Fargo Market, Coventry
What a cool robot!
Fargo Market, Coventry
The variety of stalls in Fargo Market.
Fargo Market, Coventry
Iconic design and colours.

My youngest daughter was helping her friend Gemma on a stall. Gemma is an excellent baker and she is the owner of Love Lane Brownies.  If you are a lover of brownies then I would recommend the blondie version, so a visit to her stall is a must.  The FarGo craft market is a busy friendly place and I took the opportunity to buy some of the produce there. My main purchase was a locally produced Gin from the Warwickshire Gin company.  I did not forget to buy my Love Lane Brownies although most of them had already been brought by an appreciative public.

Fargo Market, Coventry
There is some great street art at Fargo
Fargo Market, Coventry
Something for everyone

I enjoyed my visit to the FarGo market as there was much to see. The market is decorated by colourful graffiti from well known local artists and there is a rather cool looking robot ready to great you in the front yard.  There is a riot of colour on the walls which I have captured with my camera.  There is a pleasant atmosphere to the place and if you are looking for a different style of gift then the market will not disappoint.  If you are interested in craft markets and produce with some spare time on your hands then I do recommend FarGo market. Enjoy the photographs and hope to see you at there as well the next time I visit.

Fargo Market, Coventry
Market going well
Fargo Market, Coventry
The street art of Fargo
Fargo Market, Coventry
Lady Godiva rules
Fargo Market, Coventry
Love the colours on this car

If you want more information about FarGo market then just click away. If you like Brownies then visit Love Lane Brownies Instagram page @lovelanebrownies

Hi-Vis-Festival, Digbeth 2021

From my social media feeds, you would think that the whole of Birmingham was at the Hi Vis Festival. The date was released with much anticipation and then the BBC Midlands today programme ratcheted up the excitement several notches more by featuring Panda of Graffiti artist talking about the festival. Big Artist names were released and social media was overflowing with comments about the weekend activities.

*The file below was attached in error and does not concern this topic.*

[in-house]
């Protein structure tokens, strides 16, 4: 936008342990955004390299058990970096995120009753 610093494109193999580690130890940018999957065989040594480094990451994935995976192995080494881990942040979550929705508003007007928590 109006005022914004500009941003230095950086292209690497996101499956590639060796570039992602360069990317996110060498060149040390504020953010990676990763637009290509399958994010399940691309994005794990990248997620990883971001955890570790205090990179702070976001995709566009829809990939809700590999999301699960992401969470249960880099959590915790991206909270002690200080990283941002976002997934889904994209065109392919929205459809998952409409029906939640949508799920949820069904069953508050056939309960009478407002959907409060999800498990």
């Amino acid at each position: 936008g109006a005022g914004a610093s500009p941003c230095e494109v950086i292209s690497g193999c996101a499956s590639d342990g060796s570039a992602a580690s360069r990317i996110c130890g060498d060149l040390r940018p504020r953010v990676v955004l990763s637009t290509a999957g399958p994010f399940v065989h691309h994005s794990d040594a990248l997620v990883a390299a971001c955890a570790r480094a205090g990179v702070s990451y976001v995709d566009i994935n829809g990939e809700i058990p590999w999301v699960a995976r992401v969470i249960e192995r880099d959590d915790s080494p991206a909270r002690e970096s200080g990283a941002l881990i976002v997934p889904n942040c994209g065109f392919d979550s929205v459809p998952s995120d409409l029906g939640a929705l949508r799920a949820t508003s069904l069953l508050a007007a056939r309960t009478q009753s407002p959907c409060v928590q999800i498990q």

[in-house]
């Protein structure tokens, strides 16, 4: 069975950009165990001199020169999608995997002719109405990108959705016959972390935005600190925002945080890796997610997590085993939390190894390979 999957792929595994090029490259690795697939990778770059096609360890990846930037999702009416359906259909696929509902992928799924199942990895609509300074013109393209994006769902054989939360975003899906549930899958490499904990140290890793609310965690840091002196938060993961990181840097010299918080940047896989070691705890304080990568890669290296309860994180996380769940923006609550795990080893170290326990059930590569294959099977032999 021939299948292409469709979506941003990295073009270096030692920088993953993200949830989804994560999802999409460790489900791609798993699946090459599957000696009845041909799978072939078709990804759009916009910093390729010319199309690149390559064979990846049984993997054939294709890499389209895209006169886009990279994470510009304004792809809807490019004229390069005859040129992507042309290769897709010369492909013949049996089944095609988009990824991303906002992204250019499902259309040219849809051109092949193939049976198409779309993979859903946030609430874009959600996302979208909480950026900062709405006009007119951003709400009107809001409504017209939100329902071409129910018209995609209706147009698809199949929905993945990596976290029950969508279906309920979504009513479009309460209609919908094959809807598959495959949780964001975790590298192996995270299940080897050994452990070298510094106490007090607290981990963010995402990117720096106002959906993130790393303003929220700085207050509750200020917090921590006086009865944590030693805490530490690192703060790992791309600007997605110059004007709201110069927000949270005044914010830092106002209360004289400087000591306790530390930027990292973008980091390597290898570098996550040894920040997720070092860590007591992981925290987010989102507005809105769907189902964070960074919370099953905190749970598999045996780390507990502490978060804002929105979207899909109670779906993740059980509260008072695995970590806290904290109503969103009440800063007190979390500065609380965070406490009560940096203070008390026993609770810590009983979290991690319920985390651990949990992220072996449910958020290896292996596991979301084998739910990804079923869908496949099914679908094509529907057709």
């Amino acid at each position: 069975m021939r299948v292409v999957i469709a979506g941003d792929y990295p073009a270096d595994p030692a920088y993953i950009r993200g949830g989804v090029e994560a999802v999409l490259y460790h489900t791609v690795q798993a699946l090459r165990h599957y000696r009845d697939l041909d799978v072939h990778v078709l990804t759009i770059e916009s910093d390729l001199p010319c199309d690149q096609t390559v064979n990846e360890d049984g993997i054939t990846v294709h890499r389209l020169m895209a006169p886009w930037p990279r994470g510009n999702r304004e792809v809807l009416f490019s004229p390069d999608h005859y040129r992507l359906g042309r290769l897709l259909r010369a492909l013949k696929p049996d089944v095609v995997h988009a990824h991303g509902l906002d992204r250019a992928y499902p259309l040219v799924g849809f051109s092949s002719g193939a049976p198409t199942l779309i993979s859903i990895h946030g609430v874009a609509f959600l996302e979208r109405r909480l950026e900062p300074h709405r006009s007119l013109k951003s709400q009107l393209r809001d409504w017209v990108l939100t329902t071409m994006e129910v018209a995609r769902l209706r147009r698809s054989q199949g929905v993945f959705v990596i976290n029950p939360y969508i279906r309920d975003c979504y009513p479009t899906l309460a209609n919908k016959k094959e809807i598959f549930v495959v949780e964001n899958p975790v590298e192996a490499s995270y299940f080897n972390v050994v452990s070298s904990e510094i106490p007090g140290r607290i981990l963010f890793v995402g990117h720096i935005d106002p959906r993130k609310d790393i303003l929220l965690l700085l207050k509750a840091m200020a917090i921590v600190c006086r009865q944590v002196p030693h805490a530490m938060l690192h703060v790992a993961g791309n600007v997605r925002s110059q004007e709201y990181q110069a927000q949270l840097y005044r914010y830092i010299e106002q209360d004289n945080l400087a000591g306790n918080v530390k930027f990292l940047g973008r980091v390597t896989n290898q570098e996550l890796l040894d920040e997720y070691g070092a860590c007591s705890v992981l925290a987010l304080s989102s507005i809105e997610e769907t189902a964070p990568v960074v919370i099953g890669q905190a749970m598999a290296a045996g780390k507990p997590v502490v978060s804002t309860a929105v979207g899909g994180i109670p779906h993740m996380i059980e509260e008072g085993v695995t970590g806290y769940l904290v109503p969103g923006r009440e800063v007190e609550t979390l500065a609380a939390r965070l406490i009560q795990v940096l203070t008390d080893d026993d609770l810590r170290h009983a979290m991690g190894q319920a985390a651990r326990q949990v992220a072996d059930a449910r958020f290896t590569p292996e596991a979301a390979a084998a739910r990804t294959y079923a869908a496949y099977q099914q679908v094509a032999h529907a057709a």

Hi-Vis-Festival, Digbeth 2021
n_4_t_4 and his astral traveller. Loving the blue colours and the reflections

The festival was held over the Saturday and Sunday in September 2021. I could only make the Saturday which meant that I would be viewing much of the artwork in its early stages. Still that means another visit later in the month to see the finished artwork. Visiting Digbeth always provides photographic opportunities and the Hi Vis festival was no exception. On arrival my first stop was at Milk street where a few artists were working. Surprisingly one of the bouncers at the local club asked why I was taking pictures. I must have looked suspicious! I moved onto Floodgate street – so many artists out painting the walls. People walking around, hen parties, loud noisy cars cruising and street artists. Many of them were intent on what they were creating and were happy to have their photos taken. The street was full of cars but they made for great reflections.

Moving onto Gibb street over the gangway that spans the river Rea. More people plus music and generally great vibes. There was so much to describe and taking pictures with the camera was on overload. Skateboarders provided a gritty backdrop to the arches. Seeing the artists close up and watching them work allowed you to get a good perspective of their approach. Watching @cryola1 paint a vibrant portrait was a highlight.

As you walk into Gibb street, you enter the heart of the Custard Factory and boundless energy is pumped around the cafes and shops. Weddings are taking place at the Old Library and people out enjoying the sunshine. I walked around the arches onto Heath Mill Lane and caught a picture of Panda on his scooter! Thanks to Panda and his team bringing together such variety of street art onto the streets. On Digbeth High Street, there were many more artists painting walls and billboards. Just great to see them in action. I moved back into Floodgate street and saw other well known local artists such as n4t4 and Snub 23 painting. I know I have not credited all of the street artists but I can add names if requested. There was a focus of activity down Little Ann street and there were several artists working including I.am.sprite with her mural of Tiny Roar.

Hi-Vis-Festival, Digbeth 2021
I.am.sprite with Tiny Roar